Cochranella

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Cochranella
Cochranella euknemos.jpg
Cochranella euknemos
Scientific classification edit
Kingdom: Animalia
Phylum: Chordata
Class: Amphibia
Order: Anura
Family: Centrolenidae
Subfamily: Centroleninae
Genus: Cochranella
Taylor, 1951
Type species
Centrolenella granulosa
Taylor, 1949
Species

9 species (see text)

Cochranella is a genus of glass frogs, family Centrolenidae. They are found in Central America from Honduras southward to the Amazonian and Andean cloud forests of Colombia, Ecuador, Peru, and Bolivia.[1]

Etymology[edit]

The generic name Cochranella honors Doris Mable Cochran, an American herpetologist.[2][3] Accordingly, common name Cochran frogs has been coined for the genus.[1]

Taxonomy and systematics[edit]

Cochranella was first described by Edward Harrison Taylor in 1951. The current delimitation of this genus follows from the work by Juan Manuel Guayasamin and his colleagues published in 2009[1][2] (with some later adjustments[4]). These authors remedied the polyphyly of the genus by partitioning it into several new genera.[1][2]

The diagnostic characteristics of the genus are the following: (1) humeral spines are absent (small spine present in C. litoralis); (2) digestive tract is white (translucent in Cochranella nola) and the lobed liver is covered by a transparent hepatic peritoneum; (3) ventral parietal peritoneum is white anteriorly and transparent posteriorly; (4) webbing between the fingers III–IV is moderate to extensive; (5) bones are green in life; (6) dorsum is lavender in preserved speciments; (7) dentigerous process of the vomer and vomerine teeth are present (absent in C. litoralis); (8) males call from the upper surfaces of leaves and females deposit eggs on the upper sides of leaves along streams; (9) quadratojugal bone is articulating with maxilla.[2]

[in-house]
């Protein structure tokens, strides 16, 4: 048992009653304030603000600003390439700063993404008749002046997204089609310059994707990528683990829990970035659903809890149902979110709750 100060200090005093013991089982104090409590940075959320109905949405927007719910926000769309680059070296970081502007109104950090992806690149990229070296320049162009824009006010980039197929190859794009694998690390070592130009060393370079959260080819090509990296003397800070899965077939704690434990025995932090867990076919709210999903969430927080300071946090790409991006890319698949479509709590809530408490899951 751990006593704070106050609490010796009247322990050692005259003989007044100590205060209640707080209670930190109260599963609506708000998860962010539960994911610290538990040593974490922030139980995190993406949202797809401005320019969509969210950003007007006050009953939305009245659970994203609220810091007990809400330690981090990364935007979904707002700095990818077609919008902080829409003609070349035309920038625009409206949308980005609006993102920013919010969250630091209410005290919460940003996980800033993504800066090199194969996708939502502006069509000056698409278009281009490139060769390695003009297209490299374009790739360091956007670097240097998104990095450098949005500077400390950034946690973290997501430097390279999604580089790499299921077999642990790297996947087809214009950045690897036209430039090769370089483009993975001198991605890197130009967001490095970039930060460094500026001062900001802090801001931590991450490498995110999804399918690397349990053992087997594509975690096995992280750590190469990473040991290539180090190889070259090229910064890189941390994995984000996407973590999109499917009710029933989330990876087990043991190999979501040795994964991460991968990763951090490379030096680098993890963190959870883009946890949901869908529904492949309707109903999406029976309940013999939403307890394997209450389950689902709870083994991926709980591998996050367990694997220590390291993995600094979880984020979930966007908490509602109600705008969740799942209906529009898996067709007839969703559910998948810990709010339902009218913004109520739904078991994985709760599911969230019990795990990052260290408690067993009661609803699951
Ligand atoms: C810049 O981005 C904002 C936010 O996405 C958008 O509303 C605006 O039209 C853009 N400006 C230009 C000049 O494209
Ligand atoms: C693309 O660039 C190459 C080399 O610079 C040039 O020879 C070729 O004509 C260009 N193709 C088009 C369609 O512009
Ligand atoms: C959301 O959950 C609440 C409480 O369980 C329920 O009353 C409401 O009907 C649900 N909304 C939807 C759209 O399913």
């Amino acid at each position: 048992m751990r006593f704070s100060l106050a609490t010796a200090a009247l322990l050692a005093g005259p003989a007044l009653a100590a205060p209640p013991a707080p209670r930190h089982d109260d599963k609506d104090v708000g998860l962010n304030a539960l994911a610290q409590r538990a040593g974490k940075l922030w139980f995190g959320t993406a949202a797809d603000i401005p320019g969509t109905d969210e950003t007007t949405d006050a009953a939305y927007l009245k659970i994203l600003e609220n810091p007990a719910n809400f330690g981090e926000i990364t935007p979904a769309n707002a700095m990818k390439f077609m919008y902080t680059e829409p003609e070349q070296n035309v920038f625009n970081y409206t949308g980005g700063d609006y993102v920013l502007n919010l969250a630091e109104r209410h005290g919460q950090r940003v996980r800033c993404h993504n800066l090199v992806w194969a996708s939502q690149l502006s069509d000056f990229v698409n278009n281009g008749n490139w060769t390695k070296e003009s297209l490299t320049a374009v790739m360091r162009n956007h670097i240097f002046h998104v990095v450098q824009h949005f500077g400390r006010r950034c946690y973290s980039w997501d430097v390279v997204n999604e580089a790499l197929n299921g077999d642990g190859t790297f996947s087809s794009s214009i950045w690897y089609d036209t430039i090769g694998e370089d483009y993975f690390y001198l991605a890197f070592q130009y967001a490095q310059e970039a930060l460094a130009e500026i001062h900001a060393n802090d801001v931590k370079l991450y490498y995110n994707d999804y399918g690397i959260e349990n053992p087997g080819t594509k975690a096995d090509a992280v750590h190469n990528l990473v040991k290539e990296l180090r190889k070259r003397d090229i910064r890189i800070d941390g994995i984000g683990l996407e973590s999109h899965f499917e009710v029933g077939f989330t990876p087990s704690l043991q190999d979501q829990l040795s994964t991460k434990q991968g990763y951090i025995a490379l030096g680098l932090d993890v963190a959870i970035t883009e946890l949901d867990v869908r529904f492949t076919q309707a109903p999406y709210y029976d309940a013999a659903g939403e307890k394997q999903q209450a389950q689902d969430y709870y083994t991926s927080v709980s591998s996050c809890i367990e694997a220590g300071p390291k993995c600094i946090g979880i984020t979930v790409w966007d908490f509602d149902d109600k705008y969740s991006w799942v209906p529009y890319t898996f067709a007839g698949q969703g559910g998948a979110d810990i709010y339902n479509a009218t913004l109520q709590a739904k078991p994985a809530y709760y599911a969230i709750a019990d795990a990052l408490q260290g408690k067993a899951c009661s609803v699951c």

Species[edit]

Currently nine species are placed in this genus:[1]

The AmphibiaWeb lists 18 Cochranella species,[5] including ones that the Amphibian Species of the World considers as having uncertain placement within the subfamily Centroleninae (Incertae Sedis).[6]

References[edit]

  1. ^ a b c d e Frost, Darrel R. (2017). "Cochranella Taylor, 1951". Amphibian Species of the World: an Online Reference. Version 6.0. American Museum of Natural History. Retrieved 10 February 2018.
  2. ^ a b c d Guayasamin, J. M.; Castroviejo-Fisher, S.; Trueb, L.; Ayarzagüena, J.; Rada, M. & Vilà, C. (2009). "Phylogenetic systematics of glassfrogs (Amphibia: Centrolenidae) and their sister taxon Allophryne ruthveni". Zootaxa. 2100: 1–97.
  3. ^ Beolens, Bo; Watkins, Michael & Grayson, Michael (2013). The Eponym Dictionary of Amphibians. Pelagic Publishing. pp. 43–44. ISBN 978-1-907807-42-8.
  4. ^ Castroviejo-Fisher, Santiago; Guayasamin, Juan M.; Gonzalez-Voyer, Alejandro & Vilà, Carles (2014). "Neotropical diversification seen through glassfrogs". Journal of Biogeography. 41 (1): 66–80. doi:10.1111/jbi.12208. (Rulyrana erminea renamed as Cochranella erminea)
  5. ^ "Centrolenidae". AmphibiaWeb. University of California, Berkeley. 2018. Retrieved 10 February 2018.
  6. ^ Frost, Darrel R. (2017). "Centroleninae Taylor, 1951". Amphibian Species of the World: an Online Reference. Version 6.0. American Museum of Natural History. Retrieved 10 February 2018.